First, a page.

Regular readers (if there are any still out there) will have noticed a dearth of posts over the past 2 ½ years. This is because, 3 months after moving to Sweden, Covid-19 happened. I don’t know if it made the news back where you are, but it was in all the papers over here. All mass participation events, including parkrun, got cancelled. I did actually keep running regularly for almost 2 years, but the past 8 months I have been in a massive running slump due to various factors. Those include getting to grips with actually having a full-time job again, joining the core team at Skatås reducing my ability to actually run on Saturdays, prioritising cycling over running due to an upcoming 800 km(ish) cycle tour to Norway, a bout of covid-19 followed a month later by the flu, and some other issues, all of which impacted on my supply of both time and motivation. I used to run 40 – 50 km a week as base training, but the last time I did a 40+ km week was at the end of October 2021. Since then, I’ve had several weeks with no runs at all, and very few over 15 km per week. As a result, my running fitness is actually lower than when I started running back in 2017. I’m sure the five years of ever advancing age haven’t contributed to that. I became too slow to run with the slowest pace group in my running club, so haven’t had the benefit of regular training with others this year. That might be a problem until I find a club comprised of equally elderly women.
I have been making more of an effort over the past few weeks though, and I think the cycling has helped a little. My parkrun nemesis also reappeared at Skatås after over 2 years absence, and though he was 20 seconds ahead of me a couple of weeks ago, that is now down to a 1-second gap. I hope to get faster than him again, but suspect his times will improve much faster than mine, what with him having the benefit of being so much younger than me. It’s all good-natured competition, and helps with motivation. Mine at least – I suspect being overtaken by an elderly woman like me won’t do his motivation any good should it happen.
Having run a 26:29 at Skatås a fortnight ago, followed by a 26:10 this weekend, I wasn’t sure what was a realistic time to aim for at Billdalsparken. I told my fellow runners that I was hoping for sub 26 minutes. I really wanted sub 25, but, even with a flatter course, guessed that was not realistic at this point in time. I decided to play it by ear. That was my first mistake, because you run with your feet for the most part.
Actually running Billdalsparken parkrun
Billdalsparken is largely flat, on a mixture of asphalt (around 60%) and gravel. RD Jan had warned me that the first 600m are uphill. In comparison to Scotland, Sweden is like a billiards table – it’s easy not to take Swedes seriously when they talk about inclines. It is a very gentle slope, but you notice it on the 2nd time around the 2-lap course if you’ve not been taking it easy. There were a lot of runners at the start, but the path is wide enough there that there was no congestion, and I was able to keep moving at a comfortable pace. Angie shot off into the distance, and finished nearly 3 minutes ahead of me as 2nd female. Jonas, who had said he wanted to take the first lap slow, then think about whether or not to speed up on the second lap, breezed past me after around 300 metres. A few other folk also went by me, but I stuck to my pace. My watch readings were all over the place thanks to the trees, so I had no idea what my pace actually was. We ran past the road up to the café on the left, then a children’s play area on the right, which was very quiet at this time of the morning. Brian was still visible up ahead, but I know he is in much better form than me just now, so I made no attempt to catch up with him. I was half expecting Henrik to breeze past me, as he had on Saturday, but he was running with a backpack today and decided to take it easy.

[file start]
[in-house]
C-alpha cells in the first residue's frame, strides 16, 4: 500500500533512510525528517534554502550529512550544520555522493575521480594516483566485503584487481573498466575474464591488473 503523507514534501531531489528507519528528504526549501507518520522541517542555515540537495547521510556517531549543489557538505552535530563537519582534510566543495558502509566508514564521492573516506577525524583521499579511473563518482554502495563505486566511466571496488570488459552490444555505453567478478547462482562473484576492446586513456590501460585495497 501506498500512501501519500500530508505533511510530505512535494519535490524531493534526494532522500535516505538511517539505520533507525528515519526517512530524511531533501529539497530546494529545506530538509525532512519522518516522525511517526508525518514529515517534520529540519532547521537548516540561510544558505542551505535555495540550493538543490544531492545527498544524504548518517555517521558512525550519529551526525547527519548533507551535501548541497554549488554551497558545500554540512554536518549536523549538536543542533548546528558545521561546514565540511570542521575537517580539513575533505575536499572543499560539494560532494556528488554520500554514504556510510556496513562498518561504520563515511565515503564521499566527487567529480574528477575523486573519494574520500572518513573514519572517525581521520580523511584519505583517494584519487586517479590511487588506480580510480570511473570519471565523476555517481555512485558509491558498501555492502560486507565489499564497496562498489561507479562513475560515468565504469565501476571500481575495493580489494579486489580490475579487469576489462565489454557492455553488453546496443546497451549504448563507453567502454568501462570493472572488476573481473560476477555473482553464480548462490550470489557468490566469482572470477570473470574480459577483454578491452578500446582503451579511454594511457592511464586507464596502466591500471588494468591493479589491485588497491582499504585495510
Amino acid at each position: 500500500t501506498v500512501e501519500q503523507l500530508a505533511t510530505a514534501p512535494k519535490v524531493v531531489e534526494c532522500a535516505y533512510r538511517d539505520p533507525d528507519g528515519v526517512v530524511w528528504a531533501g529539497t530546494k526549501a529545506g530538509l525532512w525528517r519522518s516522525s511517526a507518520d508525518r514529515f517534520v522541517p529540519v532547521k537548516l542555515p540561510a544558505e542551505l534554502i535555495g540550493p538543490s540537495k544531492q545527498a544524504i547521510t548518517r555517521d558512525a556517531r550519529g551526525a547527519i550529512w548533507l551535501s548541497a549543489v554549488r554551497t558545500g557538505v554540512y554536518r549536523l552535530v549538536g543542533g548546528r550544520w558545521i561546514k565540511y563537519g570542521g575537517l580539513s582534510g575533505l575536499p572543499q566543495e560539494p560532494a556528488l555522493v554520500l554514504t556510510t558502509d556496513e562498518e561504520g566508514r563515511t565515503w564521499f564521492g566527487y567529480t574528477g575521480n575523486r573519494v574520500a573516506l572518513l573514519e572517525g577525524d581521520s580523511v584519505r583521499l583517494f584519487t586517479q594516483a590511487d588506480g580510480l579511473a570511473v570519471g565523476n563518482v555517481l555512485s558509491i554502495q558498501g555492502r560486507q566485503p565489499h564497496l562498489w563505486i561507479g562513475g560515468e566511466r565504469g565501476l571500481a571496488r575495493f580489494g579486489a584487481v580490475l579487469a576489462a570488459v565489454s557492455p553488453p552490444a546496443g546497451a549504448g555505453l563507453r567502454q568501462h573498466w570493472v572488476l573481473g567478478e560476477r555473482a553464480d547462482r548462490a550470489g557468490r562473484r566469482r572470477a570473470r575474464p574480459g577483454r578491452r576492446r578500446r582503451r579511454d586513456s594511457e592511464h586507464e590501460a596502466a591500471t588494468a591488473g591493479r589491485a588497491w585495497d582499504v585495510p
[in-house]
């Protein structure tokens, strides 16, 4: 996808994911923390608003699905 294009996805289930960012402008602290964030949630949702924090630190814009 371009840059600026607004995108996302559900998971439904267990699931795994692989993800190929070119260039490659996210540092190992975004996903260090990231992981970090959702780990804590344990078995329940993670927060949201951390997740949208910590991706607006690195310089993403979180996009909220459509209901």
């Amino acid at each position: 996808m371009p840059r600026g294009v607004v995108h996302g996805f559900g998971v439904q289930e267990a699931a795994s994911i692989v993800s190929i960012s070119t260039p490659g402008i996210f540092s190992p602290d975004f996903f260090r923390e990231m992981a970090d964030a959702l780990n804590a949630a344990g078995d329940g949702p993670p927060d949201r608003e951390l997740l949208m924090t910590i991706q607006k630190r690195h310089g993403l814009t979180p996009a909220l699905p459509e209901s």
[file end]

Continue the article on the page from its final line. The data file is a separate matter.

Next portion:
I saw Gill slightly ahead, and, as on Saturday, we seemed to be running at a similar pace. After around 500 metres there is a right-hand turn to head down towards the bridge, then at around 700 metres you head left across the bridge and up a mercifully short hill before looping back leftwards. I caught up with Gill shortly before the bridge, and we had a quick chat about her weekend, and her goal for the morning. We had run the final 3.5 km together at Skatås on Saturday, but she told me not to wait for her this morning as she wasn’t planning to push as hard today on tired legs. I said she would probably go past me later on, but I eased ahead and tried to slowly reel in the lady in front. I thanked the Marshal at the top of the hill, and turned left along what I think was a gravel section of the route.